Array, Novartis Team for Mek-inhibitor

Boulder, Colo.- based Array BioPharma is again cashing in on its discovery platform for small molecules that block the protein kinase Mek. Novartis has agreed to pay $45 million out of the gate for ARRY-162, a MEK-inhibitor in Phase I cancer trials, and other back-up MEK-blocking compounds. As part of the Novartis deal, Array could earn up to $422 million in additional milestones as the compound moves through the pipeline. Array is keeping a hand in the project, agreeing to pay for part of the development costs for the compound in exchange for what it calls “a significantly higher royalty rate” for U.S. sales of ARRY-162. ARRY-162 blocks MEK, one of several protein kinases in a cell signaling pathway associated with cancer cell proliferation and survival. The compound is currently in an early-phase study in advanced cancer patients with solid tumors to determine the right dose and assess its safety. ARRY-162 isn’t the first MEK inhibitor Array has married off. AstraZeneca licensed what is now known as AZD6224 as part of a long-standing collaboration around the protein target. Though AstraZeneca continues to develop AZD6224, most notably testing the drug in combination with Merck’s Akt inhibitor MK-2206, Array was freed from the exclusivity of the partnership last year. But in the six years of the pact, the biotech not only earned research funding, but pocketed some $96 million in milestone payments. From the looks of the Novartis deal structure, it looks like the Swiss drug major will pick up where AstraZeneca left off. Array appears to be on a bit of a roll in scoring deals that wed reasonable upfront payments with research funding, while also keeping a healthy slice of future product sales. The biotech scored a $60 million upfront payment in December, when Amgen signed on to jointly develop ARRY-403, a second-generation glucokinase activator in Phase I. Glucokinase “senses” glucose in the pancreas by catalyzing the phosphorylation of glucose to glucose-6-phosphate, a critical first step in metabolizing sugar. Drugs like ARRY-403 enable the pancreas to better sense glucose, leading to increased insulin production. Amgen also agreed to provide funding over the course of a two-year research collaboration around glucokinase inhibitors.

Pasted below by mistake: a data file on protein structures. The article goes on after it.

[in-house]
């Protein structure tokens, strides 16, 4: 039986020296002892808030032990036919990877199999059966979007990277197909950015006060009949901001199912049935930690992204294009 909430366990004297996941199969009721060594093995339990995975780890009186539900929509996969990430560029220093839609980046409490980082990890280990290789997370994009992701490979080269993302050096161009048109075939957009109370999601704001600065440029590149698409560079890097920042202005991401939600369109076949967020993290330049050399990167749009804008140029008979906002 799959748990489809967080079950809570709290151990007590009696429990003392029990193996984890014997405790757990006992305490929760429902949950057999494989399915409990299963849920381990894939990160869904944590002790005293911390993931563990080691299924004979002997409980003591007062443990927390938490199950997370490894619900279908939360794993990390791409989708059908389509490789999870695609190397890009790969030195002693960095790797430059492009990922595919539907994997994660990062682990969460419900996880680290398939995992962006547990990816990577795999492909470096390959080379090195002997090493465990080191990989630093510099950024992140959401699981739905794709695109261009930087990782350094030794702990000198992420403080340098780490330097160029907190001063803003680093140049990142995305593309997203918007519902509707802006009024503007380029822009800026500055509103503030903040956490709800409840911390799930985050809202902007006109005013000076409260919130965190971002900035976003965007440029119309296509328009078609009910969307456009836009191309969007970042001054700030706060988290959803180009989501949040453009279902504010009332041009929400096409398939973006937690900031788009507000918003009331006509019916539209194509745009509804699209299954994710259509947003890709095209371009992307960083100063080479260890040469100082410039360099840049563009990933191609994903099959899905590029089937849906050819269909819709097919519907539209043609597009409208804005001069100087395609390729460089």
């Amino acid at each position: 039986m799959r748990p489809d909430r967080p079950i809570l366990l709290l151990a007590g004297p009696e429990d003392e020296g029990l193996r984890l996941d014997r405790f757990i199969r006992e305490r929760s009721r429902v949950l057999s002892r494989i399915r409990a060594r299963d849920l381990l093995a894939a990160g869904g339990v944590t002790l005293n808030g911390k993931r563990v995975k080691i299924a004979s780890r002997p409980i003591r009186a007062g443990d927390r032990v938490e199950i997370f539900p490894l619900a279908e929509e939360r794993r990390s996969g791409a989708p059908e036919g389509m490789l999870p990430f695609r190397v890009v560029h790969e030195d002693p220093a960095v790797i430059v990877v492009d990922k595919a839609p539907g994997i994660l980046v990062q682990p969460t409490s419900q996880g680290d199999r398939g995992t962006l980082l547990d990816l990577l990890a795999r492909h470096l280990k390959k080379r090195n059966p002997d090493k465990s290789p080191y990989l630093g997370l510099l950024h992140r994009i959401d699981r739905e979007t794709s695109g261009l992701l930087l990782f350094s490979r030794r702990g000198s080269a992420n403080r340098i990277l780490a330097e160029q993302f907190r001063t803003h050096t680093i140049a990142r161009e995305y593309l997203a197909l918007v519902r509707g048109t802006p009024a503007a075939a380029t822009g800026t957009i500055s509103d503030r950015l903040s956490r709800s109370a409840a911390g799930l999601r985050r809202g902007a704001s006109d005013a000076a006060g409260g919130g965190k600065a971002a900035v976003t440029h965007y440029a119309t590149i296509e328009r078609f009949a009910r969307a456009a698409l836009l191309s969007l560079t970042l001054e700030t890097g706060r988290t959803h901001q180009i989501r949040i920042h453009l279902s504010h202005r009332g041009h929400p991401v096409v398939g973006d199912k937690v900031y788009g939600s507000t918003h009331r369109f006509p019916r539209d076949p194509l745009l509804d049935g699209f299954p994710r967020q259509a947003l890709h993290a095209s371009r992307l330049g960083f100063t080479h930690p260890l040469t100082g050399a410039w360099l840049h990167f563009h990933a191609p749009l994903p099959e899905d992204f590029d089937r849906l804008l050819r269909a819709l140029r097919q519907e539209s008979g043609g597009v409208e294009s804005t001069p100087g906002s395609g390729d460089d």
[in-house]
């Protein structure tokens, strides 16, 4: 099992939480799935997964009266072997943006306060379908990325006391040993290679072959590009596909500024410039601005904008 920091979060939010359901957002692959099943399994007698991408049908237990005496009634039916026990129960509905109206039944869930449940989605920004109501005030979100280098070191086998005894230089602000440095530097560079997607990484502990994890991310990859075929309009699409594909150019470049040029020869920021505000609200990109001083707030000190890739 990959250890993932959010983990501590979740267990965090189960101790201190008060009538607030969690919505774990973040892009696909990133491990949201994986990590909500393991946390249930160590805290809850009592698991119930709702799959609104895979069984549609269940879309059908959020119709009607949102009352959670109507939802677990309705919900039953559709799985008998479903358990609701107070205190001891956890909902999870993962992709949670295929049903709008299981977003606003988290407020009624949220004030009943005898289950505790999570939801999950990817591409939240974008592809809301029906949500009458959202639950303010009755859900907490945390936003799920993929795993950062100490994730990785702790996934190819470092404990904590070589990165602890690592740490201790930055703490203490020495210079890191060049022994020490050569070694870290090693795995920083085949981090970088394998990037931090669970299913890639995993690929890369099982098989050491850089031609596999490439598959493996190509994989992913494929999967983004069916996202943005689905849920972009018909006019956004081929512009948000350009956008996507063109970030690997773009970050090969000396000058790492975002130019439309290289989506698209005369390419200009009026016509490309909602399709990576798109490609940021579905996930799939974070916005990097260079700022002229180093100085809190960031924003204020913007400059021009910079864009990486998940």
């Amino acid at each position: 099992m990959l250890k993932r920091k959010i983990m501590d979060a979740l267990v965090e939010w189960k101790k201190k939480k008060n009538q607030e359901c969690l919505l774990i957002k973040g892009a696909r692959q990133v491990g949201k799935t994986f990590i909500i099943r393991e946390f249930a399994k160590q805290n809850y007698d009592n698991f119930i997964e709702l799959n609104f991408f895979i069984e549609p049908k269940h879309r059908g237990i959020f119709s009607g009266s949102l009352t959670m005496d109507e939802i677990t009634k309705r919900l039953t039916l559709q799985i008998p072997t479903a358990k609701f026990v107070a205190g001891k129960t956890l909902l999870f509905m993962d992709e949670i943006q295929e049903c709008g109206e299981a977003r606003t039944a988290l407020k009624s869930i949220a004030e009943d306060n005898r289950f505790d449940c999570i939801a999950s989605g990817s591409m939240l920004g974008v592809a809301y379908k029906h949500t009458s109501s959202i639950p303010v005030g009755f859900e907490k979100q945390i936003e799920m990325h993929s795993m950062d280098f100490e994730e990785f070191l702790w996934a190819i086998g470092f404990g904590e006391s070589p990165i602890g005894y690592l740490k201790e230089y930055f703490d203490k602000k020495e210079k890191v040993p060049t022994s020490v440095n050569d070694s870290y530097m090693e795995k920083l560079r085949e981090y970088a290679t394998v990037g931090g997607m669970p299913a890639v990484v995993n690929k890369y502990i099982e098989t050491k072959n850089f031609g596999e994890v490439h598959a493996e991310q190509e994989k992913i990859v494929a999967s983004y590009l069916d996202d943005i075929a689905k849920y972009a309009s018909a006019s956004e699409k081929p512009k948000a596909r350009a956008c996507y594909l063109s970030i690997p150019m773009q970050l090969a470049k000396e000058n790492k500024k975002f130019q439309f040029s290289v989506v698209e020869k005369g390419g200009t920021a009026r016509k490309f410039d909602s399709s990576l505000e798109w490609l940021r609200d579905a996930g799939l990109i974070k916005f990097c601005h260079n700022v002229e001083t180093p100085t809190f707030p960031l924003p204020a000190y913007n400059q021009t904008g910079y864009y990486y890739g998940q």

Author: Lisa Jarvis

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